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Dansk Aebleskiver (Danish Doughnuts)

Rated as 4.69 out of 5 Stars

"My husband is from Denmark, and making this traditional Danish favorite is a family affair. I make the batter, my husband does the cooking, and the kids help us make them disappear! We like to dip our aebleskivers in raspberry jam, maple syrup, and powdered sugar. The cardamom gives them that something extra. No wonder this recipe is a family favorite! Danish cooks use a long knitting needle to turn the doughnuts, but you can use a fork, too."
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Ingredients

55 m servings 145 cals
Original recipe yields 48 servings

Directions

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  1. Preheat an electric aebleskiver pan according to the manufacturer's directions.
  2. Beat together the eggs, buttermilk, and butter in a mixing bowl until smooth. Gradually whisk the flour, salt, sugar, baking soda, and cardamom into the egg mixture until evenly blended and smooth.
  3. Spoon 1 tablespoon of shortening into each cup of the preheated aebleskiver pan, and allow the oil to heat. Pour batter into each cup until 3/4 full. Allow the batter to cook in the bottom of the cup 3 to 4 minutes until golden brown, then use a long skewer or knitting needle to lift one edge and give it a 1/4 turn. The uncooked batter will spill over into the cup, and cook. Continue lifting and turning the edges until the batter is fully cooked into a golden brown ball. Drain on paper towels.

Nutrition Facts


Per Serving: 145 calories; 10.6 g fat; 9.6 g carbohydrates; 2.8 g protein; 34 mg cholesterol; 115 mg sodium. Full nutrition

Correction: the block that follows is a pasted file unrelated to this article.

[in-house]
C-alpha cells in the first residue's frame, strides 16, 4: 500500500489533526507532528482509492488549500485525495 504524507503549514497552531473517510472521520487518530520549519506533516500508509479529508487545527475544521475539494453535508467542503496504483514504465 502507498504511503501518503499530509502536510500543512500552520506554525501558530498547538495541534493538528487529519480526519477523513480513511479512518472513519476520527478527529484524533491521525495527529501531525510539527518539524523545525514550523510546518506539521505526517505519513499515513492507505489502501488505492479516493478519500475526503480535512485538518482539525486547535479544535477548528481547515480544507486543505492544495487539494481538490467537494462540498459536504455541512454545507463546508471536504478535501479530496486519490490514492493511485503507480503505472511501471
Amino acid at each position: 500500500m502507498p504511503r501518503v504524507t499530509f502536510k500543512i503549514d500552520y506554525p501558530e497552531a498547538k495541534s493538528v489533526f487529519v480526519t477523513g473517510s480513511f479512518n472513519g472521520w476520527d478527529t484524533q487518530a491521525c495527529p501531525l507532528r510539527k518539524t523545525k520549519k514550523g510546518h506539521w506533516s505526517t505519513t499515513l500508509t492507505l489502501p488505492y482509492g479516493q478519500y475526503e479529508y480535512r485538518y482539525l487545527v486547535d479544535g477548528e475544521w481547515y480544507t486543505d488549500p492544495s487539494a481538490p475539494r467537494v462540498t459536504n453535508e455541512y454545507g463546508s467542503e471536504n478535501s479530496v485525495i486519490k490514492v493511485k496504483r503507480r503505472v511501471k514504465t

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Reviews

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  1. 16 Ratings

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Most helpful positive review

I submitted this recipe and it was changed a bit when published. I just wanted to clarify that the aebleskiver pan is a cast iron pan with 7 rounded cavities about 2" wide and 1" deep. You wou...

Most helpful critical review

I made a smaller batch of this. We didn't like the cardamom in our but will try the recipe again with cinnamon. Making theses is an art it takes practice.

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I submitted this recipe and it was changed a bit when published. I just wanted to clarify that the aebleskiver pan is a cast iron pan with 7 rounded cavities about 2" wide and 1" deep. You wou...

I absolutely love this recipe. I like it because I don't have to separate and whip the egg whites. I've made this with buttermilk and also by making your own buttermilk (curdle milk with lemon...

This is almost the same family recipe that I grew up with. we always filled them with a teaspoon of JAM! Once poured into the pan, drop a bit of jam in the center, and cover with just a tad of ...

I really wanted to try these but I didn't have the special pan. I went ahead and used my cast iron skillet instead. I used a thin layer of peanut oil instead of shortening. The batter was thi...

Perfect. Made a lot. Freeze well. Great with mulled win or "Glugg".

We asked the server at a restaurant in Solvang what that delicious rasberry sauce they topped their Aebleskivers before dusting with powdered sugar. She revealed that they use a seedless rasberr...

This is my wife's account so take with a grain of salt. She is the real cook in the house. I heard about aebelskivers from My grandfather. He told us about eating them when the Skandinavian w...

! I am Danish and grew up eating these. They were a special meal (usually breakfast) that we had for special occasions, holidays & potlucks and Danish holidays/celebrations. We would eat the...

Proud Dan here, always looking for different recipes to try. These were fantastic, followed recipe exactly. Served at a slumber party, all the kids could not get enough.